A few minutes later the venue is unlocked, and you walk into a cool dark room, the walls plastered with old Bill Monroe show posters. There is a faint smell of pizza and spilled PBRs, which sends a warm tingle through your whole body.
The setup begins. You move instrument stands to the stage, and Sean starts running XLR cables to each vocal mic. Your bass player and guitar player arrive and start their DI’s on the stage. You check on all of your instruments and then begin setting up merch on the small folding table.
“Should we get some sounds?” Sean asks. You try to find your bandmates, but one of them is outside on the phone, so you just start singing by yourself into the center vocal mic. As Sean dials in the reverb and EQ, you look around at the chairs and tables, remembering coming here to see Cadillac Sky when you were 18 with your older brother. That’s the corner table where you sat. And the one in the back is where you first saw Tim O’Brien perform when you were just 16, on a trip to Nashville with your family. And that one over there is where you went on a date with that bass player to see The Time Jumpers. Man, that was a good show.
“Ok that’s good!’ says Sean, and you realize you’ve been singing aimlessly for far longer than was necessary. “Sorry!” You laugh. Your band has returned to the stage. Should we try something? You ask everyone. Let’s start at the top of the set.
Your guitar is out of tune, and you stop playing for a moment. The EQ sounds terrible and the bass is rattling the stage. But as the song continues, each element slowly locks into place. You can hear the harmonies coming through your monitor and you look over at your friend Cy, and smile at the feeling of singing together. Your words ring out through the empty room, and you feel a special kind of power in creation.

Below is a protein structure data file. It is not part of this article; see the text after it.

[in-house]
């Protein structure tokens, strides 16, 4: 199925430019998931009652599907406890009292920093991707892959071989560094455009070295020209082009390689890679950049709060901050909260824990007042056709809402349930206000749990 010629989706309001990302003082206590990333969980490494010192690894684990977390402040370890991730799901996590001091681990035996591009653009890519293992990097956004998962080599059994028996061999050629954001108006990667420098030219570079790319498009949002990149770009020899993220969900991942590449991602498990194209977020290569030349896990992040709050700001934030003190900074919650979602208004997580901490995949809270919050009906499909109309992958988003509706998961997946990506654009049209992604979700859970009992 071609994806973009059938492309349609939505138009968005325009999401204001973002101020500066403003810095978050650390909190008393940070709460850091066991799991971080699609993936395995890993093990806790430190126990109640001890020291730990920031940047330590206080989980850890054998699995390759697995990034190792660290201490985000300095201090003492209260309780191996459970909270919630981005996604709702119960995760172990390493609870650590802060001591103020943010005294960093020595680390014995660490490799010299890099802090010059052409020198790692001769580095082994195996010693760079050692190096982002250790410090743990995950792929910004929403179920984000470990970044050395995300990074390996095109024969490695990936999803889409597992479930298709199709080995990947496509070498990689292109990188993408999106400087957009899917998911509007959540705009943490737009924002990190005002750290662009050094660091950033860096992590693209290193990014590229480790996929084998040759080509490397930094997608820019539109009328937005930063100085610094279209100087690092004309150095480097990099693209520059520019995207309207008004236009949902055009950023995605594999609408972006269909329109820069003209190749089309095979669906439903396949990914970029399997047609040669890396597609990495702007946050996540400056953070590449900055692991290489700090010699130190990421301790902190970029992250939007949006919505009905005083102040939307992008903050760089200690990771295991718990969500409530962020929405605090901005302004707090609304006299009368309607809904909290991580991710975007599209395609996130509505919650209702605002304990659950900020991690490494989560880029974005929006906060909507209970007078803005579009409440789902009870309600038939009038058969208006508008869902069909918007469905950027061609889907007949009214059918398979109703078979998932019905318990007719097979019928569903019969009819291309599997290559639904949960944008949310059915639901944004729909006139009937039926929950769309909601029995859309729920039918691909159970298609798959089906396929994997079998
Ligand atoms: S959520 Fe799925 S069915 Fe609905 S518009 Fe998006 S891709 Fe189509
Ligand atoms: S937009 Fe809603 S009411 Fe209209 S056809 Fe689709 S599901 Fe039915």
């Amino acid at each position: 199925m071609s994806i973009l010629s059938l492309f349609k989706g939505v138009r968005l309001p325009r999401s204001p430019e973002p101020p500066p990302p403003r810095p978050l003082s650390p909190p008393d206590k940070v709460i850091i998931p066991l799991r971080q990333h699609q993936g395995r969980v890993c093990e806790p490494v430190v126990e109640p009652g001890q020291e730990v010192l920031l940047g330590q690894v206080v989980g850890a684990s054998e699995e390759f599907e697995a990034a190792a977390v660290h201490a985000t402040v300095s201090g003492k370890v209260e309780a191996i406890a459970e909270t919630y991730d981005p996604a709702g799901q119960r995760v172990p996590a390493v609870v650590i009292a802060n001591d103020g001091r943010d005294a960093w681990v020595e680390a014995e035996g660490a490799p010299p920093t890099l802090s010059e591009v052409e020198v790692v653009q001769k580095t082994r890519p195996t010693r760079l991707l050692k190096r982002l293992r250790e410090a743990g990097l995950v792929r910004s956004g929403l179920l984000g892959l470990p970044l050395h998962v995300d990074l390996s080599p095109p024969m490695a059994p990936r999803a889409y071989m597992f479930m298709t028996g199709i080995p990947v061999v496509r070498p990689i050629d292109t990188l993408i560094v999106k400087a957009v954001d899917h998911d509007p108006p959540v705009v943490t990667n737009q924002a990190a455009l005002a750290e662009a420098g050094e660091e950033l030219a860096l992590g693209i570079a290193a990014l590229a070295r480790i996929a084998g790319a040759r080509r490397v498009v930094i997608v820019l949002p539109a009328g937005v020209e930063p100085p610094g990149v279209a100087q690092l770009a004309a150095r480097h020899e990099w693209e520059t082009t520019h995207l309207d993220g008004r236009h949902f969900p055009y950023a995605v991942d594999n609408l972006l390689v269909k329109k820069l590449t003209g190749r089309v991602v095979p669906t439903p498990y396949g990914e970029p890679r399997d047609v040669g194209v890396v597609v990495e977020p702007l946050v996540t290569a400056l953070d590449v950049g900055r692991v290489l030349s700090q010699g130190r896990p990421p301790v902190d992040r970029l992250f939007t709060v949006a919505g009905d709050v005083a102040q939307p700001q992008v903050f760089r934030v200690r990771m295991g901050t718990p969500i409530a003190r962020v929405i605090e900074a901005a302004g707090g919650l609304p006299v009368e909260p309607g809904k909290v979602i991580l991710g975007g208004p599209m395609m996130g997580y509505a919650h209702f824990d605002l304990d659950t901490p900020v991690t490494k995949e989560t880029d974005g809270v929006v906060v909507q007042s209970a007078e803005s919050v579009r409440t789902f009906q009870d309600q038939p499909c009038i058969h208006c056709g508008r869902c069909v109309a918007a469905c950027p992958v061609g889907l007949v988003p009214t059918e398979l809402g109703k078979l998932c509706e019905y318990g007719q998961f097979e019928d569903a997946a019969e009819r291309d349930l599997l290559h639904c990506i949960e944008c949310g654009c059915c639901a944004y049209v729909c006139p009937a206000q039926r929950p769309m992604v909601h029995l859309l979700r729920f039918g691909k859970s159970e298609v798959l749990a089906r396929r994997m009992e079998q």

After sound check, you move all of your instruments to the green room, and use the bathroom, checking for feet first (the “doors” are merely curtains and you’ve learned that lesson too many times). Then, you head out with the rest of the band for Otaku Ramen. There’s two hours until the show, and you’re looking forward to pregaming with some shoyu tonkotsu.
After a delicious dinner, you are feeling more relaxed, if not a little too full. You head back to the venue and hole up in the green room, as the doors have opened and people are starting to trickle in. You glance at yourself in the mirror — yikes, better get changed. As you curl your hair and put on your makeup you try not to stress about the turnout. You listen to the sounds on the other side of the wall and try to imagine how many people are out there. You mentally go over who told you that they were definitely going to make it. You try to forget that your manager sent a new publishing contact to check out your show. You hum to warm up your vocals. Finally you decide that you look respectable enough, so you pull out your fiddle and start playing scales, trying to calm your nerves and get your intonation in check.
You look at the clock, 15 minutes to showtime. SHIT, you need a set list. You look around for a Sharpie. There’s gotta be one somewhere. You run around to the bar, “Do you guys have a Sharpie? Oh, actually could I also get a beer, and a water? Oh great, thanks so much!” Still no set list. Focus! You bring your various beverages back to the green room and sit down with a piece of paper and a Sharpie. You think about the 45 minutes ahead of you. You imagine how it will feel to sing each song, what feels vulnerable, what feels joyous, what to start with, how to conclude, what you want to talk about on stage.
With the set list finally complete, the venue manager walks in. “Ready to go, guys?”
“Yep!” you say. The house music goes off and you grab your fiddle and walk on stage with your band. The banter dims, and the audience begins to applaud. You step up to the center mic and smile. It’s a full house, and it’s going to be a great night.